I have to admit that even if this isn’t just some withdrawal issues, and it’s more long term; I’m still ok with that. I’m terrified of the idea that me, without the assistance of alcohol, is not good enough, and is not able to function in society with appearing mentally disabled. It’d be a challenge if that were the case, but it’s one I’d have to face. I can’t be that pathetic.
I do wonder how much damage I’ve done to relationships and just not known or cared about it. I know it cost me a girlfriend late last year. And I know my parents judge it harshly, even if they don’t say anything. I know it’s bad for my work. Still, a lot of this stuff that bothers me about who I am sober... how much of it was there when I was drunk?
I really am beginning to think I may not have been completely sober for a very long time.

All I’m saying is that I’m scared of getting sober.
I love my life... I have done every negative thing I can in regards to alcohol, but it has still enriched my life. I like who I am when I drink, I like the way people treat me. I have lost things, but I have gained bigger things.
But I know I’ll lose everything if I keep going; so I have to change something that I frankly enjoy. I’m scared of being without it.

Tom S
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Re: The first time I've said this

Post by Tom S »

Hi, thanks for telling us a wee bit about yourself and your experience thus far with alcohol.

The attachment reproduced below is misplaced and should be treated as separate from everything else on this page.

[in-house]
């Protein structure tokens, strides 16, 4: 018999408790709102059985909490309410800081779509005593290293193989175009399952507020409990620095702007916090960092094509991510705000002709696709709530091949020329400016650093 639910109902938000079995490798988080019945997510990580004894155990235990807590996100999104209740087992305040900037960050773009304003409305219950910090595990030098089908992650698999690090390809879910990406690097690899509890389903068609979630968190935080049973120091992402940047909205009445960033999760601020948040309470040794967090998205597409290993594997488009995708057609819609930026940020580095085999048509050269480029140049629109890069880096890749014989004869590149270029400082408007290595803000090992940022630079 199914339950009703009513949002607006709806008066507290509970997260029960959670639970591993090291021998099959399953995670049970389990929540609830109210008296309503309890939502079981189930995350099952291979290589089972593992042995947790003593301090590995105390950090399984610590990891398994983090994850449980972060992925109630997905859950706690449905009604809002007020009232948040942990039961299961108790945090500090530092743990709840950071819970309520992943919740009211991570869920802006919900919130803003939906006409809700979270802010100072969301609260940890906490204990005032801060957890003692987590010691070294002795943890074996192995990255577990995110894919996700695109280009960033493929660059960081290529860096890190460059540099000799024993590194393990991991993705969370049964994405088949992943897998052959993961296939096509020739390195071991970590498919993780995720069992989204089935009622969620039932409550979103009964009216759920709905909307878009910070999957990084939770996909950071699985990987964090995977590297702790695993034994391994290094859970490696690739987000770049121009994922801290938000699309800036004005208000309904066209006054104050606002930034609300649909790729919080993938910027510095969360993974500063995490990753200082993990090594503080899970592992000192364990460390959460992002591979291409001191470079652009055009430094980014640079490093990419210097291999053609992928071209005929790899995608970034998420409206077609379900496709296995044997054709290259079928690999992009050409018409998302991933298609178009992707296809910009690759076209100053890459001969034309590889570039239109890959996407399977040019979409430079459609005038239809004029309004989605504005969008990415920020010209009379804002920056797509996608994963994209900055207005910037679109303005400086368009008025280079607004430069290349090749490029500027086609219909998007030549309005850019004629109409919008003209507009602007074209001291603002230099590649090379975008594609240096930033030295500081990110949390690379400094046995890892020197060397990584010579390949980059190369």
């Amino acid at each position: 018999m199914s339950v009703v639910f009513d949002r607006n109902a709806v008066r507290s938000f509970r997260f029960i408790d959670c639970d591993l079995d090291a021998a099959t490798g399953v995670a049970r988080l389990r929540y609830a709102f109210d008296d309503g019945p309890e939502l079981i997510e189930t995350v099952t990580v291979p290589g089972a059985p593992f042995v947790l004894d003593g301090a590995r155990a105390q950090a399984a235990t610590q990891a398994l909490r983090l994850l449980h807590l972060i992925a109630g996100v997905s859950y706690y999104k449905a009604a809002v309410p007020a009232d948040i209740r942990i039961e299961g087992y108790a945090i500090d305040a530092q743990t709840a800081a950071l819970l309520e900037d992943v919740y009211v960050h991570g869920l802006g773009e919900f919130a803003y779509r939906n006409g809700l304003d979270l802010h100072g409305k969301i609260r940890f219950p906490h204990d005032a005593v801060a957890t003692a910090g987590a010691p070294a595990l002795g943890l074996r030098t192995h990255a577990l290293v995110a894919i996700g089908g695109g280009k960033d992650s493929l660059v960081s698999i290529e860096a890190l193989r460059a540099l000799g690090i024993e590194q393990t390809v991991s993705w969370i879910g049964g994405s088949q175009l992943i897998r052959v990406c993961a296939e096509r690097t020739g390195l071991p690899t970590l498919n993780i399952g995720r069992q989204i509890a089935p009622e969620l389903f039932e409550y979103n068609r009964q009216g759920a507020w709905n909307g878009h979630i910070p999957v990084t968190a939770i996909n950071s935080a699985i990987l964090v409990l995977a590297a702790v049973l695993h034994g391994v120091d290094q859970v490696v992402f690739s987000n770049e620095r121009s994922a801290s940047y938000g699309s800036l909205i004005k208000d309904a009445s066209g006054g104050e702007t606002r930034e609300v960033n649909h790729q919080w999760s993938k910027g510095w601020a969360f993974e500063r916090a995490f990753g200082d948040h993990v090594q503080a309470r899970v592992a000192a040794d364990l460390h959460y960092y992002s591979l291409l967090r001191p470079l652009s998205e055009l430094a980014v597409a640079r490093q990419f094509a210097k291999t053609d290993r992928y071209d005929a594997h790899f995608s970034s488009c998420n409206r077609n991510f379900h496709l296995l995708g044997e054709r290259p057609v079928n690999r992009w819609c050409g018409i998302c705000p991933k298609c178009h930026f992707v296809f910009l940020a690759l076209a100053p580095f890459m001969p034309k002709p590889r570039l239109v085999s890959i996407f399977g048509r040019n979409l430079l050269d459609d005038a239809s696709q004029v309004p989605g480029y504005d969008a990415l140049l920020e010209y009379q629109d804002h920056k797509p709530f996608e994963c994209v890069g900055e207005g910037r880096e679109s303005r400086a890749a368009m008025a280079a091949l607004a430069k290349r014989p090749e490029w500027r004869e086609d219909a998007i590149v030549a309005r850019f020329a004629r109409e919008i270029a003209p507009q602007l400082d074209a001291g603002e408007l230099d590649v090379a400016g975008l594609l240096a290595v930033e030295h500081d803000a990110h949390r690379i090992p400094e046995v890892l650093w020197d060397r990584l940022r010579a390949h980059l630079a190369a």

I doubt if anybody here is gonna try and convince you to do anything; what we do is simply share our experience and to let you know we are here when you are ready.
Most of us would say that alcoholics of our type were in the grips of a fatal progressive disease. Most of us eventually reached what we call a "bottom". We had lost the power of choice over alcohol and our lives had become unmanageable.
We found our will power, so effective in other areas of our lives, of no use when it came to alcohol.
So, we had reached a point where we were powerless over alcohol and believed that to continue to drink meant death or institutionalisation. We watched others come to that point, continue to drink and then die, go to jail or become institutionalised with wet brain.
You say you need our help; unfortunately we have seen that isn't enough.
But millions have found that when we wanted it sufficiently, we could recover.
When you become ready, and become willing to go any lengths to get free of alcohol, we are here.

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Tosh
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Re: The first time I've said this

Post by Tosh »

BackToLife wrote: But I know I’ll lose everything if I keep going; so I have to change something that I frankly enjoy. I’m scared of being without it.
I can relate. I even considered suicide because I thought a sober life would just be meaningless, long, boring, empty and glum.

How wrong I was!
Come, come, whoever you are. Wanderer, worshiper, lover of leaving. It doesn't matter. Ours is not a caravan of despair. Come, even if you have broken your vows a thousand times. Come, yet again, come, come.” Rumi (No sniggering from the sex addicts)

shunpiker
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Re: The first time I've said this

Post by shunpiker »